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Computer-aided relearning activity patterns for people with acquired brain injury

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Computers & Education Volume 57, Number 1, ISSN 0360-1315 Publisher: Elsevier Ltd


People with disabilities constitute a collective that requires continuous and customized attention, since their conditions or abilities are affected with respect to specific standards. People with Acquired Brain Injury (ABI), or those who have suffered brain injury at some stage after birth, belong to this collective. The treatment these people require is mainly a continuous relearning process, as they must relearn to walk, read or even interact with their environment. This relearning is critical during the first two years after suffering brain damage. Thus, any assistance in the relearning process in the first two years is of paramount importance for their recovery. This paper describes the activities carried out in the course of developing a tool, HABITAT, to assist people with ABI. A description of the activity patterns that are used in the relearning process is provided. This paper also describes the experiment conducted in collaboration with ADACE (Association of Acquired Brain Injury of Castilla-La Mancha) to evaluate if the use of a computer-based treatment is accepted by people with ABI. This experiment was developed by recording several treatment sessions and passing out questionnaires. The analysis of the questionnaires reveals that computer-based treatment is especially accepted by younger people, increases the motivation of the patient, and reduces the activity completion time.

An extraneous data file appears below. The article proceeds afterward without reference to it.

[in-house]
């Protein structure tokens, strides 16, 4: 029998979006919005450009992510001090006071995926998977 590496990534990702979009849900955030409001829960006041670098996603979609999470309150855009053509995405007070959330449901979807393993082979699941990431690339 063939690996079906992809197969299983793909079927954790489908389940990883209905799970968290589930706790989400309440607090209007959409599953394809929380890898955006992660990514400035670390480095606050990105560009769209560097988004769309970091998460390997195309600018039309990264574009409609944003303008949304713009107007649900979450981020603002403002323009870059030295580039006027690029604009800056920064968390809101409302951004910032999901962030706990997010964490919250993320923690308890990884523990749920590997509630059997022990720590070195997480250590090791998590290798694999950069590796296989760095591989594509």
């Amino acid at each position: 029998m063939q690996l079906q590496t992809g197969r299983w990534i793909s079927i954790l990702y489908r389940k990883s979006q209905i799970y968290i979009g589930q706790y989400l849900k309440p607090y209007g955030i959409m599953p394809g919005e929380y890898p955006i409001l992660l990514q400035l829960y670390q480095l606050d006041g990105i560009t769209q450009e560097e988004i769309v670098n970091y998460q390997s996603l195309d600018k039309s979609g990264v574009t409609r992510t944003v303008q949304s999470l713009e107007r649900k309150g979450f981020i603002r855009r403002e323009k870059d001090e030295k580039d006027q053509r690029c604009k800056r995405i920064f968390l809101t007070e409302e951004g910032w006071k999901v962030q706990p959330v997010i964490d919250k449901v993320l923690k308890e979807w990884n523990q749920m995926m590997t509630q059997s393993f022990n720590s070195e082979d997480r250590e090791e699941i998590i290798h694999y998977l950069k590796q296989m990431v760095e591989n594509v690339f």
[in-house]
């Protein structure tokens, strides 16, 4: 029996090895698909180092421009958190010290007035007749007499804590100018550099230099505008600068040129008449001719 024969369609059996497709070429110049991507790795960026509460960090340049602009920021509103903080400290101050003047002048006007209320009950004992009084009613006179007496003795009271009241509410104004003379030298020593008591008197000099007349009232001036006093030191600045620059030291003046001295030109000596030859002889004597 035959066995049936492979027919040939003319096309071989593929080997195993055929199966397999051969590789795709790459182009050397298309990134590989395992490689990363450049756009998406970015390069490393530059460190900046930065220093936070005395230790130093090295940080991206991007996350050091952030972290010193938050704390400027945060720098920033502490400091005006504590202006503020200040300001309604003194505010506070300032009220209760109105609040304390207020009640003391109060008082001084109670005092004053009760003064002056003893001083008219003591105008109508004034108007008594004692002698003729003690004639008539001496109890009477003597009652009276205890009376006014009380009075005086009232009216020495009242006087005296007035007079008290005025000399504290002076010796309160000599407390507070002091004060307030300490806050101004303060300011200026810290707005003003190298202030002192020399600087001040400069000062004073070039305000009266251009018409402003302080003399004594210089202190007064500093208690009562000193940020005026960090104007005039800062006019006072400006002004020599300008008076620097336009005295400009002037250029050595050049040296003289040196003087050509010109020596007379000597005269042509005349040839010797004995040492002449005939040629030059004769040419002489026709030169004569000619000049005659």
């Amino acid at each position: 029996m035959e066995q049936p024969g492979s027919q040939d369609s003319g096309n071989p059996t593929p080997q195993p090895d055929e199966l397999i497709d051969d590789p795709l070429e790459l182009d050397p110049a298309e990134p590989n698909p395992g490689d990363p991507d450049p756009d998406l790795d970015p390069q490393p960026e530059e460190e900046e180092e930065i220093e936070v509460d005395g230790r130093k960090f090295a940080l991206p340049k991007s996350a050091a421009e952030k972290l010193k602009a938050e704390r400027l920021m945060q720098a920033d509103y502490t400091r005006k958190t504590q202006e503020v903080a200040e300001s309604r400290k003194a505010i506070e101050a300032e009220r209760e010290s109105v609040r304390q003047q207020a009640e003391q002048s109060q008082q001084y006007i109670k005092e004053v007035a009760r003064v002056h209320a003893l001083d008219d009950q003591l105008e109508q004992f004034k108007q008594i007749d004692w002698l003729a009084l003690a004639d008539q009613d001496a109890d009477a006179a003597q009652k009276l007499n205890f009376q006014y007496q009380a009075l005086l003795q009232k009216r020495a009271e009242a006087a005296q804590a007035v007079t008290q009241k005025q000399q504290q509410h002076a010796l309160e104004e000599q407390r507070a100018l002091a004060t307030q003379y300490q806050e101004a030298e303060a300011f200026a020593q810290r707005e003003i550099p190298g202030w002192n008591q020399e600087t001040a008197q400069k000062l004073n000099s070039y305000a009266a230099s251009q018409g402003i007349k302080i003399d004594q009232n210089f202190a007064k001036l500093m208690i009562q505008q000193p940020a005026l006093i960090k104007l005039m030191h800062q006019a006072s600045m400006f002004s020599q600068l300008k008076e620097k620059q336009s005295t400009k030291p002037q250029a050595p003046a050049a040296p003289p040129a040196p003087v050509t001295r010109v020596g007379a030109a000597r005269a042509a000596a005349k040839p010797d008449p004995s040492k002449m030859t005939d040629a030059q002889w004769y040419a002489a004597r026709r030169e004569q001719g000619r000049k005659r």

Montero, F., López-Jaquero, V., Navarro, E. & Sánchez, E. (2011). Computer-aided relearning activity patterns for people with acquired brain injury. Computers & Education, 57(1), 1149-1159. Elsevier Ltd. Retrieved May 17, 2022 from .

This record was imported from Computers & Education on January 31, 2019. Computers & Education is a publication of Elsevier.

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